Dolores Huerta is a legend among activists. For six decades and counting, Huerta has played a prominent role in America’s farm labor and civil rights struggles. She and Cesar Chavez co-founded the group that became United Farm Workers of America. In the 1960s, she mounted a successful boycott of California grapes that yielded a contract between the growers and the farm workers union.
The well-known rally cry “Sí se puede” (Yes, one can) came first from the lips of Huerta, followed by Chavez, who is memorialized as a greater labor leader.
Huerta’s life is the focus of a new documentary that seeks to tell the story of “the most vocal activist you’ve never heard of,” as described by CBS News’ Michelle Miller.
Dolores screens noon Saturday and 5:30 p.m. Sunday at deadCenter Film Festival, which runs Wednesday through Sunday at select downtown Oklahoma City venues. The film is one of three activist-focused documentaries featured during the event.
Dolores, directed by Peter Bratt and executive directed by Carlos Santana, uses rare footage, speeches, union meetings and decades-old news interviews to depict Huerta’s powerful career and her efforts to improve the lives of workers, immigrants and disfranchised groups of people. Interviews with laborers, politicians, academics, family members and iconic advocates such as Angela Davis and Gloria Steinem, the film illustrates Huerta’s work in the broader context of the civil rights era, feminist movement and American Indian movement.
Perhaps more important is the voice of Huerta.
“We’ve all learned that we are not afraid to struggle,” Huerta says in the film. “We are not afraid to sacrifice because you can’t make change if you are not willing to give something up. You’ve got to give up some comfort. You’ve got to give up some time. Then, you can see the changes come.”
Struggles in North Dakota
The largest gathering of indigenous nations in modern American history began when the construction of the 1,172-mile Dakota Access Pipeline, a $3.8 billion project, edged toward the Missouri River, the main source of drinking water for the Standing Rock Sioux.
The demonstrations, which began in March 2016 at the main Standing Rock protest camp near the Dakota Access Pipeline, planted the seeds of a movement. Standing Rock Sioux tribal leaders sued the federal government to halt the pipeline construction, saying the tribe wasn’t properly consulted before its approval. The tribe and its supporters argued the pipeline would adversely impact drinking water and disturb sacred sites. Standing Rock’s fight galvanized the nation as the social media hashtag #NoDAPL connected a host of issues including Native American sovereignty, energy policy, land rights and the environment.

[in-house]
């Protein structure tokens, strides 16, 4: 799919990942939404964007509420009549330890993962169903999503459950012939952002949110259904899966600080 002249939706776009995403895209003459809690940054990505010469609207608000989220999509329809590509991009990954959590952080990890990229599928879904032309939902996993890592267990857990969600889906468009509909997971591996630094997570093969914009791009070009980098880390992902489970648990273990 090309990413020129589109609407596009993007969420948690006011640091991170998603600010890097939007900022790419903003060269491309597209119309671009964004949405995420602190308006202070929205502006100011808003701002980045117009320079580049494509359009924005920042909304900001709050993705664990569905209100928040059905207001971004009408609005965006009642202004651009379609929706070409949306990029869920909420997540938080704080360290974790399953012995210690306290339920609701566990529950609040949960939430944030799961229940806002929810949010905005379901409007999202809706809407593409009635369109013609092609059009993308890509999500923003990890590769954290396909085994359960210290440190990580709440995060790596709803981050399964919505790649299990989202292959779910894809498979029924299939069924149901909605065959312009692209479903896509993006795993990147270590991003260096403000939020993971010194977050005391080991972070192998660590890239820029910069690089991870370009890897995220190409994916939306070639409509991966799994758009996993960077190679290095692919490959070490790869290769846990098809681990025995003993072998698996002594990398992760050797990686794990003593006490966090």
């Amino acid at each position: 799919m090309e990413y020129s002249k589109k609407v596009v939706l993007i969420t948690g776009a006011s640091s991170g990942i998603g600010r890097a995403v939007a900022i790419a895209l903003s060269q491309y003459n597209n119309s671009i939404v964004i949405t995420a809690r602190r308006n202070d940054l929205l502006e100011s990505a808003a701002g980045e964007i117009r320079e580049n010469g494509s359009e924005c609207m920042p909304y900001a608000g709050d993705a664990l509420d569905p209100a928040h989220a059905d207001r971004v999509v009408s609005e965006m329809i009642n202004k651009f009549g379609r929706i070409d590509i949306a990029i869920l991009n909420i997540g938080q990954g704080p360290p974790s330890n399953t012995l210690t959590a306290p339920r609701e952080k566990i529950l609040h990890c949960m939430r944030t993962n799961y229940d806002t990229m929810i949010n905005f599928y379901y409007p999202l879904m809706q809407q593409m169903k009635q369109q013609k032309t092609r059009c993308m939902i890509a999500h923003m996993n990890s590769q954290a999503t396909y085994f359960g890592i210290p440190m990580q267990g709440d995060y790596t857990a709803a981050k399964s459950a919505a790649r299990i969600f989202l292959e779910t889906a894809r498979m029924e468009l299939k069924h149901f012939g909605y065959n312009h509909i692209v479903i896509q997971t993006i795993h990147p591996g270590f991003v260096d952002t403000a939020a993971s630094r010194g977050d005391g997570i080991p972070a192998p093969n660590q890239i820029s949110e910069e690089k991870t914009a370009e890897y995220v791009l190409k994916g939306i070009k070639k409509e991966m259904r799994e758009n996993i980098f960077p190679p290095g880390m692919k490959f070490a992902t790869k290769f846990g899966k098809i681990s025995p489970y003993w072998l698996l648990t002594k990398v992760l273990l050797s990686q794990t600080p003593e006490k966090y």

In I Stand: The Guardians of the Water, Oklahoma filmmaker Kyle Kauwika Harris captures this most significant time. Through crowdfunding, Harris — a member of the Choctaw Nation — traveled to Cannon Ball, North Dakota, and the front line of the protests. There, he captured the intense standoff between the tribe and law enforcement, weaving interviews with tribal elders, youths and activists into the documentary.
“I want my future people to know that we fought for you,” says a Native youth in the film, “that we fought for all of you and we love you.”
The documentary was featured at the Red Nation Film Festival On the Road Tour in Washington, D.C., showing days after the Native Nations Rise March. The film screens 3 p.m. Friday and 2 p.m. Sunday during deadCenter.
Fighting for health equality
“When medicine has no answers for you, where do you turn?”
It’s a question filmmaker and journalist Jennifer Brea asks in her new documentary Unrest. The film chronicles Brea’s life after she was diagnosed with myalgic encephalomyelitis (ME), or chronic fatigue syndrome (CFS), and her quest to understand the complex illness characterized by prolonged fatigue triggered by little activity. There is no cure for the autoimmune disorder, nor have doctors determined its cause.
As illustrated throughout the film, the condition is debilitating. Brea, who directs the film, struggles at times to even lift her head. Bedbound, she conducts interviews over the Internet with ME patients and their families, researchers and physicians. The film points out that about 1 million people in the United States are impacted by the disease; however, ME research receives almost no federal funds.
Brea builds an online community of ME patients. At first, the community is a way to share, encourage and support each other, but eventually, it turns into a call for activism.
“The only way anything is going to change is if people can see us,” Brea said to the group over Skype.
The comment spurs the 2016 multicity #MillionsMissing protests in which protesters placed pairs of shoes on the ground to symbolize those affected by ME/CFS unable to live their lives. #MillionsMissing protests call on federal lawmakers to fund ME/CFS research, clinical trials and medical/public education campaigns. More importantly, the protests shed light on a disease often described as invisible because about a quarter of patients are bedbound.
Unrest screens 11:30 a.m. Saturday and 4:30 p.m. Sunday.
Learn more about deadCenter Film Festival in this week’s Gazette.
deadCenter Film Festival
Print Headline: Advancing advocacy, deadCenter Film Festival delivers action-inspiring documentaries.